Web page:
The Best-Documented Document of Them All.

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Before we consider the content, we need to be satisfied that the text we have today is an accurate reproduction of the originals. Opponents of Christianity frequently claim it is unreliable: but this, quite literally, could not be farther from the truth. Of all the classical works of this period that historians take for granted, not one comes remotely near the New Testament in the sheer quantity and quality of evidence for its accuracy.

How were Ancient Documents Preserved?

Very occasionally, by some fluke, an original copy or fragment of an ancient document has survived to the present day: but the chances of this happening are so remote that no significant literature of these times has ever been preserved in this manner. The writing materials of the day were prone to decay; and the more they were used, the faster they would degrade, so it was necessary for documents to be copied, for their preservation as well as for circulation. Particularly in the case of the scriptures, such care was taken in the copying process that a copy, once completed and checked, was deemed to be of equal authority with the original. Once the original had degraded to a point where it could no longer be easily read, it was normally discarded, often being burned. Indeed, Tischendorf’s first major manuscript discovery in the monastery of St. Catherine at Mt. Sinai (the Codex Frederico-Augustanus), was in a basket of old papers being used to light the oven. The monks apparently thought him very strange for getting so excited about the disposal of a few old and damaged documents! Consequently it was not until 15 years later in 1859, when he made them a gift of a copy of the Septuagint Old Testament, that the steward casually remarked that he already had one of these; and showed him the now world-famous Codex Sinaiticus, which also contains the second oldest complete copy of the New Testament.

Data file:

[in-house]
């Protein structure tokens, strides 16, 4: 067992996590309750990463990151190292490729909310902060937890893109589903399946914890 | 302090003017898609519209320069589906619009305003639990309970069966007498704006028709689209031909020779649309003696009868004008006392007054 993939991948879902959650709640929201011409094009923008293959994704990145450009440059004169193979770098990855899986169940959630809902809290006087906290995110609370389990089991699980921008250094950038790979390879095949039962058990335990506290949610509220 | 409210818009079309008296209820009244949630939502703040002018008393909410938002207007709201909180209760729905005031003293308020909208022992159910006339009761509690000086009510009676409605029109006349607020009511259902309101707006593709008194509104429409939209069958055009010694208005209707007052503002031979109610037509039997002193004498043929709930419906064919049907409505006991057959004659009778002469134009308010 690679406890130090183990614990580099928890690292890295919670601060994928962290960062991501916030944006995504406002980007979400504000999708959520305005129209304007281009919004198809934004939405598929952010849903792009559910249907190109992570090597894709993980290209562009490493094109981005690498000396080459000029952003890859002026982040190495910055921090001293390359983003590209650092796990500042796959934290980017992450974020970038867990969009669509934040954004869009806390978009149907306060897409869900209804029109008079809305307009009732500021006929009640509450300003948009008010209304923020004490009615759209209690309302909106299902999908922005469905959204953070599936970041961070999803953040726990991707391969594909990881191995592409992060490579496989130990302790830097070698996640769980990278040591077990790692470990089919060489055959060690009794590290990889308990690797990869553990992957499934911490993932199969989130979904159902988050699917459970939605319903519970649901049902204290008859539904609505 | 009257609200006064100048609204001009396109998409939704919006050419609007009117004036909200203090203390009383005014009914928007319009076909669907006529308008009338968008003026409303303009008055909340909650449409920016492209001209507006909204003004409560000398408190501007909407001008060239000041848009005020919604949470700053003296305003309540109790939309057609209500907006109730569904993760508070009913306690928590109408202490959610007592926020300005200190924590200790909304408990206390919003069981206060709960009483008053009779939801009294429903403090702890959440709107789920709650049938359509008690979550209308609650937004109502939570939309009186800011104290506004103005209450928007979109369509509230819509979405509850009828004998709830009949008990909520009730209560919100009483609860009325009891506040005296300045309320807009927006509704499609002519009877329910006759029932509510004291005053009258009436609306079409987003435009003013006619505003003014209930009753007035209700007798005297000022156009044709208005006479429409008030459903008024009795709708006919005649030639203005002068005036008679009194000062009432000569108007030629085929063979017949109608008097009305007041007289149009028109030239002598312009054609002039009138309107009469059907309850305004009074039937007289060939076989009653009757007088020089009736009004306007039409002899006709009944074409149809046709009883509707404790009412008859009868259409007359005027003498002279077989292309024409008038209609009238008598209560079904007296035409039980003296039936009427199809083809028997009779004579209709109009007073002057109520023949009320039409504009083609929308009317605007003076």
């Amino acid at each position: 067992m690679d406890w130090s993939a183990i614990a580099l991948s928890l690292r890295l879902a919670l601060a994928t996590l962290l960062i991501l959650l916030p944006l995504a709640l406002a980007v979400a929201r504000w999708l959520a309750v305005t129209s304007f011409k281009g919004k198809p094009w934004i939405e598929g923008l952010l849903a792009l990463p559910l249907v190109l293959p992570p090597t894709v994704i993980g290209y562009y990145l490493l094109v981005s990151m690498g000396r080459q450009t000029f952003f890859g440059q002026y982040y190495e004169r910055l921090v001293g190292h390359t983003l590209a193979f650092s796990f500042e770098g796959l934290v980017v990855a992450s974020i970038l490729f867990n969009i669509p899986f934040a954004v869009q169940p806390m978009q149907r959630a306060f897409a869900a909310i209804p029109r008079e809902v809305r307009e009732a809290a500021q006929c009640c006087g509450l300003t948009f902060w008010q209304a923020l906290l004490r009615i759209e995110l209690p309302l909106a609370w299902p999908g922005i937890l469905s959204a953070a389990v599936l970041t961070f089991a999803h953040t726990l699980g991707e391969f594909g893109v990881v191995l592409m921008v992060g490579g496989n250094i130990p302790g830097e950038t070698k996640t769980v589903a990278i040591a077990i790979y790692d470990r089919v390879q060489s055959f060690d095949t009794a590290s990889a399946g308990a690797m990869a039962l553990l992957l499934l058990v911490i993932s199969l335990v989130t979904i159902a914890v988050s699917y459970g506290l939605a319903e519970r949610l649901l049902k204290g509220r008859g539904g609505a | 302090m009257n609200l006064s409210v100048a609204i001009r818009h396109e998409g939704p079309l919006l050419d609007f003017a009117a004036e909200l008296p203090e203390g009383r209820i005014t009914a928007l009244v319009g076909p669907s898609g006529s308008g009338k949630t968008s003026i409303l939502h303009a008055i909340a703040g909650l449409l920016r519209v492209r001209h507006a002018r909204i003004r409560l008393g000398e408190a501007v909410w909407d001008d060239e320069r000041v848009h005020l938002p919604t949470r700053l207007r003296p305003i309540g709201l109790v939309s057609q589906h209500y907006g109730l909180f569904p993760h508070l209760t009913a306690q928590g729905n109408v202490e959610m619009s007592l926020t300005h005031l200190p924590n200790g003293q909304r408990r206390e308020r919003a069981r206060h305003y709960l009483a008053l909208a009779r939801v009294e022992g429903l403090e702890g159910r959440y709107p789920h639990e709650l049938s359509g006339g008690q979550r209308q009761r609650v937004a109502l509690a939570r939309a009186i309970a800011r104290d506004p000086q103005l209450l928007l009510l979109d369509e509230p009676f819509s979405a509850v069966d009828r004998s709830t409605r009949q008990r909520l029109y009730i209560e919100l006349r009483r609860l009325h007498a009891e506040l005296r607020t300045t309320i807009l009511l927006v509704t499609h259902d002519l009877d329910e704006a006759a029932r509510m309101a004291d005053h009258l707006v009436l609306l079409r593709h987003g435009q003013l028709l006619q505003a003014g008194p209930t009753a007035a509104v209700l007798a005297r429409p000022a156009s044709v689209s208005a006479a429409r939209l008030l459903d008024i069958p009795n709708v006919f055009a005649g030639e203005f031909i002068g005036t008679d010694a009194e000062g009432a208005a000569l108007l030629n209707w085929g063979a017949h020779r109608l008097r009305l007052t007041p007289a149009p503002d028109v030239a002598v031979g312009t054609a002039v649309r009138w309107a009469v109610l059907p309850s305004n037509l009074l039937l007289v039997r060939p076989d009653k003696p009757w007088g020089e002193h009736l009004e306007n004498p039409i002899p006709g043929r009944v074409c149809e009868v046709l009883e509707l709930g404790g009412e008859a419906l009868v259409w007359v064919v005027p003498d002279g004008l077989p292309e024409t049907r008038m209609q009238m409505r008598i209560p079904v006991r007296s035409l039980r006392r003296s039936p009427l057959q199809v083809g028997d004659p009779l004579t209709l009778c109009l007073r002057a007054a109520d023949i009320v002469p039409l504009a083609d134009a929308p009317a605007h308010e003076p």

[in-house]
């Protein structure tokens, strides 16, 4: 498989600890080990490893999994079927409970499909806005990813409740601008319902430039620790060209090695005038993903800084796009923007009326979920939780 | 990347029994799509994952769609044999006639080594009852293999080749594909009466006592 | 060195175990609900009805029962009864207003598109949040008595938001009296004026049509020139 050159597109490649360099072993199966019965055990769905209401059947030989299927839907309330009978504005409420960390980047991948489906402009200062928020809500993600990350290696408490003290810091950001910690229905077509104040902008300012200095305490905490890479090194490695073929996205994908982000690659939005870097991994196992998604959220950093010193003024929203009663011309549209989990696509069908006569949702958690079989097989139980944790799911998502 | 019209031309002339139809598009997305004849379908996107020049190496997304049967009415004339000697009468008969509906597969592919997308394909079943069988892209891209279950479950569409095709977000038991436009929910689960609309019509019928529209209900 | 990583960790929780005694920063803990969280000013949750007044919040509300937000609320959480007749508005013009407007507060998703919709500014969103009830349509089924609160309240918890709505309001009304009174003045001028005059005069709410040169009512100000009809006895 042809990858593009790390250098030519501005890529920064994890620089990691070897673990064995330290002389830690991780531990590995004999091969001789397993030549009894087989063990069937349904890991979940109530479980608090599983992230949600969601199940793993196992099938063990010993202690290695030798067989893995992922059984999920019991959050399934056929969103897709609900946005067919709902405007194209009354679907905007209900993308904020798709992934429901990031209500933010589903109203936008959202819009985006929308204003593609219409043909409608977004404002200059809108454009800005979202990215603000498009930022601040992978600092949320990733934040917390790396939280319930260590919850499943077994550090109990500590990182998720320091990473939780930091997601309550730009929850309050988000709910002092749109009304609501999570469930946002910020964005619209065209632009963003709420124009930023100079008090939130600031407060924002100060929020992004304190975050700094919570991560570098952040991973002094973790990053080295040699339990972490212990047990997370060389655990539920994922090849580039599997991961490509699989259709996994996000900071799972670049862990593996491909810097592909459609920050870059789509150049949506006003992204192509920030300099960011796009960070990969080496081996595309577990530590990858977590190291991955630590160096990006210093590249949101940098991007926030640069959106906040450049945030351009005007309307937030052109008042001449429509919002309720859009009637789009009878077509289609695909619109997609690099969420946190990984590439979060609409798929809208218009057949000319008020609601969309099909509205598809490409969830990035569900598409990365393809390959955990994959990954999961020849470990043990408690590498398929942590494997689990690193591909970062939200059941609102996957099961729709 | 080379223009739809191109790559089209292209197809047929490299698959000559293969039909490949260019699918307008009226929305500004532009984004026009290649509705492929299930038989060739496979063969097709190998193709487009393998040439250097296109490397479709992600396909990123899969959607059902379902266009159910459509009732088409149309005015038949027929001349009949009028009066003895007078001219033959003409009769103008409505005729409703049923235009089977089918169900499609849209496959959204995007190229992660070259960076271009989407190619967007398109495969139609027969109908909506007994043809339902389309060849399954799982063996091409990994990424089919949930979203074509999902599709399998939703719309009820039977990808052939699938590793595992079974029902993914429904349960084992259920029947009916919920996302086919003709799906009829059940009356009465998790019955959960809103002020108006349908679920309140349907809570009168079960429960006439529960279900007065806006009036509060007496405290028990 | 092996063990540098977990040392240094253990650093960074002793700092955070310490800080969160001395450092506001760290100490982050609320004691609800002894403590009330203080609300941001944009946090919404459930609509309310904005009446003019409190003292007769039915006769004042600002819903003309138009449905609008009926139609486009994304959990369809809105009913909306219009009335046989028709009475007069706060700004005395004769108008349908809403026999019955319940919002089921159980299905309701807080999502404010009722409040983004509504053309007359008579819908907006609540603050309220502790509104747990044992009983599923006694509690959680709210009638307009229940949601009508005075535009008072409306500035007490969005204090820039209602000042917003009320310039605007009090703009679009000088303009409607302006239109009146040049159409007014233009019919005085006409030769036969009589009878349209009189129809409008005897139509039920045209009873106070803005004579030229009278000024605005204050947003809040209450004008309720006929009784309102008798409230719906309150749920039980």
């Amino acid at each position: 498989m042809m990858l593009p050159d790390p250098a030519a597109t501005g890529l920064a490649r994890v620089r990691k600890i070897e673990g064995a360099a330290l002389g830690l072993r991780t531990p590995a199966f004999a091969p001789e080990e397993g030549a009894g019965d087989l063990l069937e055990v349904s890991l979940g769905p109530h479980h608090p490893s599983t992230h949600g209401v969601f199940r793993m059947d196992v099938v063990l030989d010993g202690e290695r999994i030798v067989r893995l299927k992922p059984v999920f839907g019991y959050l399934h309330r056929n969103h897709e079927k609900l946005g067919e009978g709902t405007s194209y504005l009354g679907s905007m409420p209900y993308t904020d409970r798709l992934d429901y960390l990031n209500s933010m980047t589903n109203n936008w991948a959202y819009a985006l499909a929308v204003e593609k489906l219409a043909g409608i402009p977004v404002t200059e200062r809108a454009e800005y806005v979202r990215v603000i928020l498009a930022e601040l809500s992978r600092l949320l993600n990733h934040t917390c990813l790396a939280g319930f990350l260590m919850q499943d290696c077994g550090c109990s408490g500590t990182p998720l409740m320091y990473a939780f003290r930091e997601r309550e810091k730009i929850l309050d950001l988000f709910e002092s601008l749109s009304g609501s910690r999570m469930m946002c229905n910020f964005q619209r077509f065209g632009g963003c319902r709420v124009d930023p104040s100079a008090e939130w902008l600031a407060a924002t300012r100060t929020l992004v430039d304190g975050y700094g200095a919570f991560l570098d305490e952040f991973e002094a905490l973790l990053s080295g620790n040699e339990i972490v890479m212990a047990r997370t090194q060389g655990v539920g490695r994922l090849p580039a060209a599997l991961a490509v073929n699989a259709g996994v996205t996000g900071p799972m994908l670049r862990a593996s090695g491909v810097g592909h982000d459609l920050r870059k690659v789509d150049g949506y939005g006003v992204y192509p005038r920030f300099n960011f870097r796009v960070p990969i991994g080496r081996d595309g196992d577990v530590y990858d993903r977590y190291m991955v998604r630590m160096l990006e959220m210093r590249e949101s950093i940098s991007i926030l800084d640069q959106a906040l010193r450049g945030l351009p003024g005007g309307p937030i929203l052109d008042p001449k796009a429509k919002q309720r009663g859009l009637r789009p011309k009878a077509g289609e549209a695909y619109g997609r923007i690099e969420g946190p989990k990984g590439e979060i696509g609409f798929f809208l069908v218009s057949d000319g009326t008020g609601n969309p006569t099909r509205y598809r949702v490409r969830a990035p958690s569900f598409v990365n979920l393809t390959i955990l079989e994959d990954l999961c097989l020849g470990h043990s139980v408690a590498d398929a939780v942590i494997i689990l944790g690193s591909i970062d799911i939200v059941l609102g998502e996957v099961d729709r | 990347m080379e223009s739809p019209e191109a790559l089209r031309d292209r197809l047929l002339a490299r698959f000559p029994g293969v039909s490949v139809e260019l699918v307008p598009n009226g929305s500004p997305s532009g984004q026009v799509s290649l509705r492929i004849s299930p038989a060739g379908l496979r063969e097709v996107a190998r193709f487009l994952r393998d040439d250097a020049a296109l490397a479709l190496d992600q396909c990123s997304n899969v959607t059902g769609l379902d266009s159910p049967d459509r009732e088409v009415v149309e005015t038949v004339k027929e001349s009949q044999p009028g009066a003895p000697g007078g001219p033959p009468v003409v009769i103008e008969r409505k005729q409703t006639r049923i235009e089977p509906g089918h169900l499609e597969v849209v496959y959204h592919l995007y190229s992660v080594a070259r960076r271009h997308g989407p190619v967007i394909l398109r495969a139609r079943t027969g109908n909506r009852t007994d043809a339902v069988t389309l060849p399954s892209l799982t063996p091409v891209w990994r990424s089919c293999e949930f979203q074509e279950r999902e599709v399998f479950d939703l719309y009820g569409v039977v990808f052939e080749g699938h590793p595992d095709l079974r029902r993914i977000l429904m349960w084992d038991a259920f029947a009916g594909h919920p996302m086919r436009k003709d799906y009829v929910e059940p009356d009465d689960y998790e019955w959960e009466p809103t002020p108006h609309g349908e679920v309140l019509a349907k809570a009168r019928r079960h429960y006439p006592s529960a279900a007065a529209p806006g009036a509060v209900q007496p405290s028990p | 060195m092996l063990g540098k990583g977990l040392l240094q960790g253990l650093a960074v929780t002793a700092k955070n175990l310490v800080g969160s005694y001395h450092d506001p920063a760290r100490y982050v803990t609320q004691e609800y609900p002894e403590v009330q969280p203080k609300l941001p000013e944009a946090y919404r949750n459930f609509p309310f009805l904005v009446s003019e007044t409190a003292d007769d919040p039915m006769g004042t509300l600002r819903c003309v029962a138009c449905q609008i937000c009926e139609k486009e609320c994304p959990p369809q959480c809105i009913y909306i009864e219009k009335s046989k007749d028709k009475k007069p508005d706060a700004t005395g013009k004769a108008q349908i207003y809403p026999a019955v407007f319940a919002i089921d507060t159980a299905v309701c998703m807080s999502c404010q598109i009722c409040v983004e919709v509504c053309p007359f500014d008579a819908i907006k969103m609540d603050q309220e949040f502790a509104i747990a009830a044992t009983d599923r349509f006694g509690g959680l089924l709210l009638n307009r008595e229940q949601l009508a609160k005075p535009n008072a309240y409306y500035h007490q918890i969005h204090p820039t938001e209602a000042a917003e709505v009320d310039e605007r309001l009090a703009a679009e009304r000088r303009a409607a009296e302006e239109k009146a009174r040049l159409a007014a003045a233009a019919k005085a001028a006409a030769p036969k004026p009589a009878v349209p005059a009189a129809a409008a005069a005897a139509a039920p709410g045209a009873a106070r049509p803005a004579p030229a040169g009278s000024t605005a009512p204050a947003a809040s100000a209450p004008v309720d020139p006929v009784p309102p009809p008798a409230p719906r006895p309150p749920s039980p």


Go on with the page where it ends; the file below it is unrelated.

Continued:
How is the Reliability of Ancient Copies Assessed?

Obviously, the lack of original documents presents problems for the historian, but a number of key factors may be used in order to assess the reliability of those copies that survive:
  • How close to the original are the oldest surviving copies?
  • How many copies survive?
  • Do the surviving copies agree with each other?
  • Can the text be confirmed from external citations?

How Does the New Testament Compare with other Contemporary Documents?

Setting the Bible aside for a moment, by far the best-attested document of Graeco-Roman times was Homer’s Illiad. Written about 900 BC, it was very widely circulated, and there are 643 surviving manuscript copies. However, the earliest of these dates from around 400 BC, leaving a gap of 500 years from the original. The works of Virgil have the smallest gap, at about 350 years: but these are based on just 7 major codices. Other classical documents come nowhere near this, and many are incomplete, as the table below illustrates:
No of Years to: No of
Description Origin 1st Fragment 1st Copy Manuscripts
Virgil – Aeneid 70-19 BC 350 7
Homer – Iliad 900 BC 500 643
Pliny – History 61-113 AD 750 7
Suetonius – De Vita Caesarum 75-160 AD 800 8
Caesar – Gallic Wars 100-44 BC 950 950 10
Livy – Roman History * 59 BC-17 AD 200-300 900 25
Tacitus – Histories/Annals * 100 AD 900 1,100 20
Lucretius ?-55 BC 1,100 2
Demosthenes 383-322 BC 1,300 200**
Aristophanes 450-385 BC 1,200 10
Plato – Tetralogies 427-347 BC 1,200 7
Thucydides – History 460-400 BC 500 1,300 8
Herodotus – History 480-425 BC 1,300 8
Aristotle – various works 384-322 BC 1,400 49***
Sophocles 496-406 BC 1,400 193